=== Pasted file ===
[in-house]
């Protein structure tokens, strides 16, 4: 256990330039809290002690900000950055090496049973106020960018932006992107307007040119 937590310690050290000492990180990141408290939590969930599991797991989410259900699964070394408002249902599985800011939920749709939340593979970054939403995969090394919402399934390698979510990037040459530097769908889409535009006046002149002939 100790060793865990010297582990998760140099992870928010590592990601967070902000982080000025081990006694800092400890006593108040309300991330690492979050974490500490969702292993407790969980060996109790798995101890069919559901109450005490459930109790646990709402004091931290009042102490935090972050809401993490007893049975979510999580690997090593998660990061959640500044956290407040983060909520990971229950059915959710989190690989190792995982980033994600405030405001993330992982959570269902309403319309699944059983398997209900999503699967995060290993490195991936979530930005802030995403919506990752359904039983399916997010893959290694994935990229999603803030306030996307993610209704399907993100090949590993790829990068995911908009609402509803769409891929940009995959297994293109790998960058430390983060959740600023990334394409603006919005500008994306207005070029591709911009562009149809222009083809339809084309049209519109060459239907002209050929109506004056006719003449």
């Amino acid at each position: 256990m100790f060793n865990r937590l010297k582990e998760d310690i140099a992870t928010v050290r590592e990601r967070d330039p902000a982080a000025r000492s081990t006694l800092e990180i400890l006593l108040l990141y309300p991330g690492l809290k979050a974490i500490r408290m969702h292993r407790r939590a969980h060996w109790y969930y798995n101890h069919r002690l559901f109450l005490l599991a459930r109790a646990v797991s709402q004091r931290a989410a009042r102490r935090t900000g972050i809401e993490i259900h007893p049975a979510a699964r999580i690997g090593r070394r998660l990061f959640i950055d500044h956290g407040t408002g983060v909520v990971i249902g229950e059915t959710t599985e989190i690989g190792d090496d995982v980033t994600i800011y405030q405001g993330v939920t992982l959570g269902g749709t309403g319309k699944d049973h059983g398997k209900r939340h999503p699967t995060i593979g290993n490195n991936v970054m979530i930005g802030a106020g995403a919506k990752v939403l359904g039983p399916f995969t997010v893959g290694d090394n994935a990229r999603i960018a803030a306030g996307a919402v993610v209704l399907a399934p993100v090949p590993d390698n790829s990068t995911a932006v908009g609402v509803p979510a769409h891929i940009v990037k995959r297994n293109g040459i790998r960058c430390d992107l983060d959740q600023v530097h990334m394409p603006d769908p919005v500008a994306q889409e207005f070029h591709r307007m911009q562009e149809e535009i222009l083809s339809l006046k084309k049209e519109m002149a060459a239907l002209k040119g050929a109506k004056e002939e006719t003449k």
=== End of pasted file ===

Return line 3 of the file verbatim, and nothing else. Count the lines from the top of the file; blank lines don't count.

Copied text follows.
């Amino acid at each position: 256990m100790f060793n865990r937590l010297k582990e998760d310690i140099a992870t928010v050290r590592e990601r967070d330039p902000a982080a000025r000492s081990t006694l800092e990180i400890l006593l108040l990141y309300p991330g690492l809290k979050a974490i500490r408290m969702h292993r407790r939590a969980h060996w109790y969930y798995n101890h069919r002690l559901f109450l005490l599991a459930r109790a646990v797991s709402q004091r931290a989410a009042r102490r935090t900000g972050i809401e993490i259900h007893p049975a979510a699964r999580i690997g090593r070394r998660l990061f959640i950055d500044h956290g407040t408002g983060v909520v990971i249902g229950e059915t959710t599985e989190i690989g190792d090496d995982v980033t994600i800011y405030q405001g993330v939920t992982l959570g269902g749709t309403g319309k699944d049973h059983g398997k209900r939340h999503p699967t995060i593979g290993n490195n991936v970054m979530i930005g802030a106020g995403a919506k990752v939403l359904g039983p399916f995969t997010v893959g290694d090394n994935a990229r999603i960018a803030a306030g996307a919402v993610v209704l399907a399934p993100v090949p590993d390698n790829s990068t995911a932006v908009g609402v509803p979510a769409h891929i940009v990037k995959r297994n293109g040459i790998r960058c430390d992107l983060d959740q600023v530097h990334m394409p603006d769908p919005v500008a994306q889409e207005f070029h591709r307007m911009q562009e149809e535009i222009l083809s339809l006046k084309k049209e519109m002149a060459a239907l002209k040119g050929a109506k004056e002939e006719t003449k």